IT'S BEEN OBSERVED THAT DONALD TRUMP has an . . . unusual speaking pattern. But can something so fragmented and disjointed as the president's circumlocutory echolalia be described as possessing anything so ordered as a "pattern?" Is Trumpspeak distinguishable from a purely stochastic process--i.e., a randomly distributed array of word-noise? More specifically, how might a text-generating algorithm supplied only with Trump's trademark diction generate something discernibly different from the man's own speeches? Indeed, might the forty-fifth president of the United States be nothing more than a stochastic device rumbling around in a bright orange carcass, outfitted in a poorly fitting power suit?In the spirit of scientific inquiry, I decided to find out. Using as a corpus this compilation of POTUS 45's painfully transcribed speeches and interviews, I trained a Markov chain to generate the following paragraphs of Trumpese.
A Canadian man rescued from a Taliban-linked group in Afghanistan last week said he thought his captors were joking when they told him Donald Trump had been elected president of the United States.Joshua Boyle and his wife, Caitlin Coleman, were kidnapped and held by the Haqqani network--whose leader is the deputy head of the Afghan Taliban--for five years and one day.Boyle and Coleman were rarely given any information on the outside world during their time in captivity. They didn't even know Justin Trudeau was prime minister of Canada, for example, until after they were rescued. But when Boyle was forced to participate in a "proof-of-life" video, one of the captors told him Donald Trump had been elected president. At the time, Boyle essentially took this comment as a joke. "It didn't enter my mind that he was being serious," Boyle told the the Toronto Star.Boyle and Coleman were kidnapped while hiking in Afghanistan in late 2012. Coleman was pregnant at the time and the couple ended up having two more children while in captivity. All five were rescued by Pakistani forces working off intelligence gathered by the U.S. A number of the kidnappers were killed during the rescue operation, but some got away.Boyle has a harsh view of his captors, calling the Haqqani "people who have no relationships in life that are not purely mercenary.""They have no real friends, only cohorts. They have no wives, children," he added. "Those we met who were not orphans spoke of hating their parents."He and his family were severely mistreated during their time in captivity and Boyle is calling for his all kidnappers to be brought to justice. The group that captured Boyle and Coleman--the Haqqani network--was also responsible for the kidnapping of Sergeant Bowe Bergdahl after he walked off from his unit under mysterious circumstances. Bergdahl, who was held in captivity for five years, was released after being traded for five top Afghan Taliban commanders by the U.S. government. Bergdahl pleaded guilty to charges of desertion and misbehavior on Monday.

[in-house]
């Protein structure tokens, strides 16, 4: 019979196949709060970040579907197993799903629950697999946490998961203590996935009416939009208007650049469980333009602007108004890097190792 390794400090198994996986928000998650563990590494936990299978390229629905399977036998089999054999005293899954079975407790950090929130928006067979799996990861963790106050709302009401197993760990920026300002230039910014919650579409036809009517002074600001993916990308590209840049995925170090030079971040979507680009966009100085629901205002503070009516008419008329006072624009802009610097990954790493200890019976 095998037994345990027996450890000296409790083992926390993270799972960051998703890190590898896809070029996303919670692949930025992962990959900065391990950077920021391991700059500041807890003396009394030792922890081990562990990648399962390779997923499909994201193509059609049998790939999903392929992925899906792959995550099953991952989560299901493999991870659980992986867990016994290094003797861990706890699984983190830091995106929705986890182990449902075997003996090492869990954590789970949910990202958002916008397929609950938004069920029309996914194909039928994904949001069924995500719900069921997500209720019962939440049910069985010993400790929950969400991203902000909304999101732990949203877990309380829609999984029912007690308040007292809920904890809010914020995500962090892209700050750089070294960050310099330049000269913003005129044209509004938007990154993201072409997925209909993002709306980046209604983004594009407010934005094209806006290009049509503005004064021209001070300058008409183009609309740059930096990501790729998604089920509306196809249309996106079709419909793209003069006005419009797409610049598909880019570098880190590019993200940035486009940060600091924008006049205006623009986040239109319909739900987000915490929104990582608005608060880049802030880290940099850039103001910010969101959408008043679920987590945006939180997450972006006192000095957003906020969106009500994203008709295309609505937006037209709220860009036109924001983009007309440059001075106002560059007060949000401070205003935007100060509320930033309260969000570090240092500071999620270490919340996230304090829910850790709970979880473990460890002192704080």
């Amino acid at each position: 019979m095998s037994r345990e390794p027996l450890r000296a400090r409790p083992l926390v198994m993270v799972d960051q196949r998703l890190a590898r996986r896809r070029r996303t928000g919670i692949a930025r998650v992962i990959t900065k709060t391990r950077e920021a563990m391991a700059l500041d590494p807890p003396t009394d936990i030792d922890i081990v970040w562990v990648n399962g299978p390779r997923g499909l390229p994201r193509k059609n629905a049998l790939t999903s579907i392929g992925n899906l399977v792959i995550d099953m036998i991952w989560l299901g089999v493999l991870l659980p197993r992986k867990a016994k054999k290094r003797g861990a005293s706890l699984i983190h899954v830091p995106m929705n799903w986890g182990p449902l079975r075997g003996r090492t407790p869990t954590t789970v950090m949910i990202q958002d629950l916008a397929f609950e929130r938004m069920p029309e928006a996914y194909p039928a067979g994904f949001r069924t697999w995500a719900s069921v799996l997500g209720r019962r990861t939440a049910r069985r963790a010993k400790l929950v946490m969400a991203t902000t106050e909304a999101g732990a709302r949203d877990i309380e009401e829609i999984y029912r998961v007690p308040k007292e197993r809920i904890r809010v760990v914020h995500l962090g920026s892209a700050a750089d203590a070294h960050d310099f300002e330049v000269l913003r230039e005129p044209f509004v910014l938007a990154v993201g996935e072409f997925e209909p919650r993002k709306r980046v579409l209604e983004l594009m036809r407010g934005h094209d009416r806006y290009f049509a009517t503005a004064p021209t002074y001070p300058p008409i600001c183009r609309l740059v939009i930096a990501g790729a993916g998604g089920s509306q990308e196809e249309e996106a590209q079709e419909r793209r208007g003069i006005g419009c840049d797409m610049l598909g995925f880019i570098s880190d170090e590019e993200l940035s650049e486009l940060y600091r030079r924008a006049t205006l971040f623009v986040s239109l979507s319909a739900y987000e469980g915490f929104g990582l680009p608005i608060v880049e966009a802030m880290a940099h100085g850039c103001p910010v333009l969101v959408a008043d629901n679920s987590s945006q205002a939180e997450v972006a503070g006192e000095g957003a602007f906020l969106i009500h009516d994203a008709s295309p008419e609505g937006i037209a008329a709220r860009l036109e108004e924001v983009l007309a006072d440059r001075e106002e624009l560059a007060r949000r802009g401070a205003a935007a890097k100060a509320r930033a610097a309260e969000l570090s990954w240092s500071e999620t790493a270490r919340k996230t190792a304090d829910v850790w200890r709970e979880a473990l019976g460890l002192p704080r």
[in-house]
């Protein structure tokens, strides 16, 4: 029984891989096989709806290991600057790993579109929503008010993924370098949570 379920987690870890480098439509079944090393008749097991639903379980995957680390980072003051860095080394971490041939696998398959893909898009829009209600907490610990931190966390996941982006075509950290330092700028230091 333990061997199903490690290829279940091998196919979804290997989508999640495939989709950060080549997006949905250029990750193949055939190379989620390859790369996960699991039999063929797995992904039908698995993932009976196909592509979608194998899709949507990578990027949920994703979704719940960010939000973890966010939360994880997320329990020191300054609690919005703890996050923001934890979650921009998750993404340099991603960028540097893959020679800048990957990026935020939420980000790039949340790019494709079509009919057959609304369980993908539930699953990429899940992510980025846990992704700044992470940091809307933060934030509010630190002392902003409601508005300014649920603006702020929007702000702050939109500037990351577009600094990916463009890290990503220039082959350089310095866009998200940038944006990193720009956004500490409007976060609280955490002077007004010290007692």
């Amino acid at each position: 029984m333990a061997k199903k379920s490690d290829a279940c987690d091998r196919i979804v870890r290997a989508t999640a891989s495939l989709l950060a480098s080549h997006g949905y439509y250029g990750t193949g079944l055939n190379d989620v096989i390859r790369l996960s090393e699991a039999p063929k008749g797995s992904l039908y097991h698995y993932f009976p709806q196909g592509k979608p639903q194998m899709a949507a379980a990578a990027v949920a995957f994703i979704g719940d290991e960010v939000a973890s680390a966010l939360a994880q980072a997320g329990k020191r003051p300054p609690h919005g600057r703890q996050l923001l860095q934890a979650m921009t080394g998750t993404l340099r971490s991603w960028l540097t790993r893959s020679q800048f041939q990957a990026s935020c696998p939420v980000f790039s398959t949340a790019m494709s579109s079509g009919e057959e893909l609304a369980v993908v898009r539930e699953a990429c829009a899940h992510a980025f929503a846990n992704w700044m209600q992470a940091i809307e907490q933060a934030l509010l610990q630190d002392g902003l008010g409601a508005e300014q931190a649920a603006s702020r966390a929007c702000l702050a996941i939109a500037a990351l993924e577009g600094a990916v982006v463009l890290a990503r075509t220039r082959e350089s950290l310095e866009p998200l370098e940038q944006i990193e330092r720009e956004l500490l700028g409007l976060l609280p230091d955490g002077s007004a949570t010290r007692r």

Looks like a Dutch hack to me.
Probably fake, but encapsulates so much anyway